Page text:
The dice is cast. President Donald Trump fired the shot in a trade war: imposing tariffs of 25% on steel and 10% on aluminum, despite strong opposition and controversies. He justified these tariffs are to protect their own industry, but it seems that “trade war” against many trading partners around the world has begun.
President Trump has kept the position that the US has suffered from aggressive and unfair trade even with its allies. He criticized a number of “very stupid” trade deals that permitted trading partners to capitalize on the US economy. Trump’s announcement prompted strong condemnation from Canada and the EU. The EU warned that it would impose tariffs on a range of US products, such as Levi’s jeans and Harley-Davidson motorcycles. President Trump, however, confronted promptly, saying that in that case he will simply apply additional tariff on European cars. In addition to criticism from various countries, the academics and politicians in the US have expressed their concerns about these hard policies. While the steel industry would benefit from greater job security, the positive impact to the economy is likely to be negligible.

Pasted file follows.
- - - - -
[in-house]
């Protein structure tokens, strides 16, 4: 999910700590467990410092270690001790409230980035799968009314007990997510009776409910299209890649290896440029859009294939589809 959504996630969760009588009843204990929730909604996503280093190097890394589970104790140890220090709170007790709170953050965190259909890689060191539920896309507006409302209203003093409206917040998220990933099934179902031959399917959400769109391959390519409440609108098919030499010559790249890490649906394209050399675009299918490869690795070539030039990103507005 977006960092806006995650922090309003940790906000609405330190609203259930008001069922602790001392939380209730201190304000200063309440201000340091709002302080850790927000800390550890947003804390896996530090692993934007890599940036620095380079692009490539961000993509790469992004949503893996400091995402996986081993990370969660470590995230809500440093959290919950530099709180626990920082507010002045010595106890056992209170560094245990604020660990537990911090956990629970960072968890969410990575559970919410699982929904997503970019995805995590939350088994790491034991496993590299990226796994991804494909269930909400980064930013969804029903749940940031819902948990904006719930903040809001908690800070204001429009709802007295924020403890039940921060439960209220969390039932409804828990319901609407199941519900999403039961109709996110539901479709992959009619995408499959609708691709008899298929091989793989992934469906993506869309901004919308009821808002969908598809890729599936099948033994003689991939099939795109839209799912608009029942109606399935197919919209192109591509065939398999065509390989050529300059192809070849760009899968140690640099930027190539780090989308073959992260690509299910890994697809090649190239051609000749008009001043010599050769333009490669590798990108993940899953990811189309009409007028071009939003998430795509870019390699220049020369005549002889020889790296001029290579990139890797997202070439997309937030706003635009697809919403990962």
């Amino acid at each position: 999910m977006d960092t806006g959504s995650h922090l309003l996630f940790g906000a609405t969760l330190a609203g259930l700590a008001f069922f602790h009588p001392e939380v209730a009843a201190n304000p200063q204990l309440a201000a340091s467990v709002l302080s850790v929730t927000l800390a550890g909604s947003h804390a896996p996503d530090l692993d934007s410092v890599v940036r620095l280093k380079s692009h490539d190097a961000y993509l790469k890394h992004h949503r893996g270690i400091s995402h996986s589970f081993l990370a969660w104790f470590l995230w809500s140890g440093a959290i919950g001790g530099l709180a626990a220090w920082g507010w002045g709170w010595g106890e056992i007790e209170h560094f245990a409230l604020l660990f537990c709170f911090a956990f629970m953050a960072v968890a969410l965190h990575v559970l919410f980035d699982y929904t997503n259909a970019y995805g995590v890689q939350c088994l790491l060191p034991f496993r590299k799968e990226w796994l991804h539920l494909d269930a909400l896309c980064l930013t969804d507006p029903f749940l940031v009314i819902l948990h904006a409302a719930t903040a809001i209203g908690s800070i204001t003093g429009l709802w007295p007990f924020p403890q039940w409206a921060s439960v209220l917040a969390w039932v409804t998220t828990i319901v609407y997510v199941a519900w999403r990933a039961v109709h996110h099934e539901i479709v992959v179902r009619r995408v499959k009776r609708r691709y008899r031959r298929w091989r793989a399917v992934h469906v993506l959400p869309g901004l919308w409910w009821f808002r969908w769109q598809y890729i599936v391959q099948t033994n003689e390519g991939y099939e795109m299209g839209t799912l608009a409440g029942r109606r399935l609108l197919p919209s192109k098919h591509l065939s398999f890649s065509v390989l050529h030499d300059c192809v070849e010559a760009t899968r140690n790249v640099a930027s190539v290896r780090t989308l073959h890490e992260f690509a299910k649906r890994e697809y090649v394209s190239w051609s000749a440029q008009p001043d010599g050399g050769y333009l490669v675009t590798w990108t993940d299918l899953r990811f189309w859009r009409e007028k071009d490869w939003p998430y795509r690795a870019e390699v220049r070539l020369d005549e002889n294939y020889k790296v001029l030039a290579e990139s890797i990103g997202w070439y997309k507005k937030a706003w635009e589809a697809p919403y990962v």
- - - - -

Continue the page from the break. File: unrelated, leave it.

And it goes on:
If other countries retaliate against US protectionism, it will result in a severe reduction in world trade, which will hurt the world economy as a whole. Professor Jeffery Sachs also warned that “a few steel companies might benefit a little in the short term, but the United States as a whole, and the world, could suffer enormously from Trump’s reckless ignorance”. History shows that trade wars end up having a negative impact on all protagonists. As a result of the Smoot-Hawley Tariff Act, which imposed a high tariff on imports for the purpose of protecting American farmers and industries during the Great Depression in 1929, the GNP of the US sharply decreased as Canada, France, and the UK took retaliatory actions. The United States and President Trump should remind the historical lessons that protectionism to increase the competitiveness of domestic industries has put the world economy in crisis as a result.
Keunah Choi/ Tax Advisors for Champaign Society